I sewed this classic robe using a modern pattern, which I altered for a custom fit. The outer layer is heavy silk in a woven pattern that recalls brush calligraphy. The lining is lightweight black silk, a difficult material to work with.
In the 17th, 18th, and 19th centuries, girls in the UK and the US used needle and thread to embroider images and text onto pieces of fabric that were called “samplers.” Samplers, which could be quite intricate, were meant to promote basic literacy and to teach patience and carefulness.
Unlike many samplers, which featured botanical, Biblical, or domestic themes, this unusual pre-printed fabric from 1811 depicts a surprisingly scientific subject: the arrangement of the solar system. (Click on image for larger view.)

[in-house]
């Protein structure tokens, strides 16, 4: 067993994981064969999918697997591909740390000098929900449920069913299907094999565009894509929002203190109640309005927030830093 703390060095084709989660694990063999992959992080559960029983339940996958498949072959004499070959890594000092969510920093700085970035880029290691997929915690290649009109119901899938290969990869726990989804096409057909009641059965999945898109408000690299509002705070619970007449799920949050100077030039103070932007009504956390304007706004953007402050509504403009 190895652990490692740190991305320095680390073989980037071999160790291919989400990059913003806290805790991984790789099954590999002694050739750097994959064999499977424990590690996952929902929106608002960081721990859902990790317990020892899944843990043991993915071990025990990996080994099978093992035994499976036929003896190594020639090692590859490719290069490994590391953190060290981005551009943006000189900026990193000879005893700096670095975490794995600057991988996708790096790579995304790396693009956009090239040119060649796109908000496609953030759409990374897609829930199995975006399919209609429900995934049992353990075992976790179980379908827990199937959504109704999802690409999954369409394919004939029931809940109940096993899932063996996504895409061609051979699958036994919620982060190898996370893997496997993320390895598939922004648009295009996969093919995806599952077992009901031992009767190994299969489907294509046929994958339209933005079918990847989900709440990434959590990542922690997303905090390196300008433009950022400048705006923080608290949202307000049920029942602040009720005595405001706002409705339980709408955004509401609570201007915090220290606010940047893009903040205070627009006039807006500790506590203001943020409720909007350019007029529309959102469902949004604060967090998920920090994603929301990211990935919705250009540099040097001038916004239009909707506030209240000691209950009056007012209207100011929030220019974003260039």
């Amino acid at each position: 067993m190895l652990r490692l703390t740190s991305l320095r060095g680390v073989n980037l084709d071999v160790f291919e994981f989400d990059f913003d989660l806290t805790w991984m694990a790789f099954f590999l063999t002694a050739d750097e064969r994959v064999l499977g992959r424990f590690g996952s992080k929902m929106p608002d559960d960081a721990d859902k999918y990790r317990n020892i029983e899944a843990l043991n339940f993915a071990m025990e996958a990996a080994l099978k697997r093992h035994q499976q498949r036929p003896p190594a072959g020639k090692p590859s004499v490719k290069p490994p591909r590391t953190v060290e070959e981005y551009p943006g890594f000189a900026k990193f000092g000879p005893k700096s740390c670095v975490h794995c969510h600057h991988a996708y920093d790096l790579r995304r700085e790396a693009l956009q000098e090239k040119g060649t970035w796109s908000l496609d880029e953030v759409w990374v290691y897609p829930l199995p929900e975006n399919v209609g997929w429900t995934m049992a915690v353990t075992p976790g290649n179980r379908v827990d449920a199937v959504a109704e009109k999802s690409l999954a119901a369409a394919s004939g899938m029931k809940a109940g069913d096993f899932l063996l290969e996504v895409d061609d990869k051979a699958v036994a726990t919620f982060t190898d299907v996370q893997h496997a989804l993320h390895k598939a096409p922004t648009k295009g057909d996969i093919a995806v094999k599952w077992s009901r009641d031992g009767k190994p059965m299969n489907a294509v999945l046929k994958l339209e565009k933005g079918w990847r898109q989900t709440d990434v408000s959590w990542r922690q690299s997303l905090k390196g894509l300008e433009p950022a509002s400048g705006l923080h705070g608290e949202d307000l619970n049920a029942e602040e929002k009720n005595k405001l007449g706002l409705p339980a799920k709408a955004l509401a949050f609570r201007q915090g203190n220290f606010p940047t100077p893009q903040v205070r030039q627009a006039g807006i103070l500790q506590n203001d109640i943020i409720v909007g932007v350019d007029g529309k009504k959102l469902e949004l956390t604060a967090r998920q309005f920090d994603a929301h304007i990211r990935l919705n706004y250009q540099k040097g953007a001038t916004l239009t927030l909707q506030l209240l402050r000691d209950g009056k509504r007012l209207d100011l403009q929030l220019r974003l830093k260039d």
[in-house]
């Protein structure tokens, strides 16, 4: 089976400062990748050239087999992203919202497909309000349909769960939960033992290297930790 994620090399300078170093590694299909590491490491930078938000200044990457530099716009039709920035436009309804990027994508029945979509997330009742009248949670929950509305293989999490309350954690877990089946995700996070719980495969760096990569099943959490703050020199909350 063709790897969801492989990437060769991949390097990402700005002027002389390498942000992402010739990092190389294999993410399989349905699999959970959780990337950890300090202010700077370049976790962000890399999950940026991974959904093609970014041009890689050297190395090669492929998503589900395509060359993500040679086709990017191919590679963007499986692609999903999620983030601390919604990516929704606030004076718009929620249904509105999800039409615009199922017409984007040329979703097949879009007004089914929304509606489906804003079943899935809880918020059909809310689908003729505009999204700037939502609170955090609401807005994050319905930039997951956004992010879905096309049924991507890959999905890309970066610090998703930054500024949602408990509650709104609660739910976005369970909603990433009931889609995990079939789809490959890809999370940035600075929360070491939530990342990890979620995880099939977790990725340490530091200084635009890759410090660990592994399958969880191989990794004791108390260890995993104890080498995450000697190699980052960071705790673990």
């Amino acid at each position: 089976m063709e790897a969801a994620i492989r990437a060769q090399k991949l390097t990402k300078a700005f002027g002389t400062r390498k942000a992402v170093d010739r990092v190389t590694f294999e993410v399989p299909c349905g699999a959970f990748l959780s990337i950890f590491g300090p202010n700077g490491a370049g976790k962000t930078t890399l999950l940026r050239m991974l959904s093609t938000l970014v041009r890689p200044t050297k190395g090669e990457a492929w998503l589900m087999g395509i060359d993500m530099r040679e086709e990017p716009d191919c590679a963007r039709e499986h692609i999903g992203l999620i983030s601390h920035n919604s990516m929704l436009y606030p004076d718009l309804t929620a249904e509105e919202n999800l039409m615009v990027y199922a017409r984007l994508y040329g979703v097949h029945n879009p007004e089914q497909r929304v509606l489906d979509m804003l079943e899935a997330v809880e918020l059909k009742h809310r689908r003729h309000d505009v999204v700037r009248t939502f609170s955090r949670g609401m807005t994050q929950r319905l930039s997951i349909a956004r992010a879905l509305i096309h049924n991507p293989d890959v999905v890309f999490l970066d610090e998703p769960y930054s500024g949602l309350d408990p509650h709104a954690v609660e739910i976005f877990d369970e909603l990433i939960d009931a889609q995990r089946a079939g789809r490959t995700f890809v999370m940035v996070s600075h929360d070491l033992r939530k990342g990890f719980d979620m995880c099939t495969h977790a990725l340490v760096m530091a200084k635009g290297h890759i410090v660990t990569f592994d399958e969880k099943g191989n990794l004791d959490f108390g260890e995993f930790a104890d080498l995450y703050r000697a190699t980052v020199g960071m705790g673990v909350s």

While girls and women would have found it quite difficult to pursue scientific careers in 19th-century England (the anomalous example of astronomer Caroline Herschel notwithstanding), several popular authors of the time published science books that included girl readers in their intended audiences. Astronomy and natural history were particularly common scientific topics in children’s literature, since authors could relate the information to children’s everyday lives.
This sampler includes a verse from Milton’s “Paradise Lost,” which begins “These are they glorious works, parent of good.” Although we’re accustomed to thinking of scientific and religious education as incompatible, before the controversy over evolutionary theory, which began in the mid-nineteenth century, such conflicts were much more easily resolved. Within certain parameters, instruction in science could be used to reinforce lessons about religion, morality, and God’s plan.
Whoever was working the sampler didn’t get very far with it. The only part of the design that’s been completed with thread is the box around the date.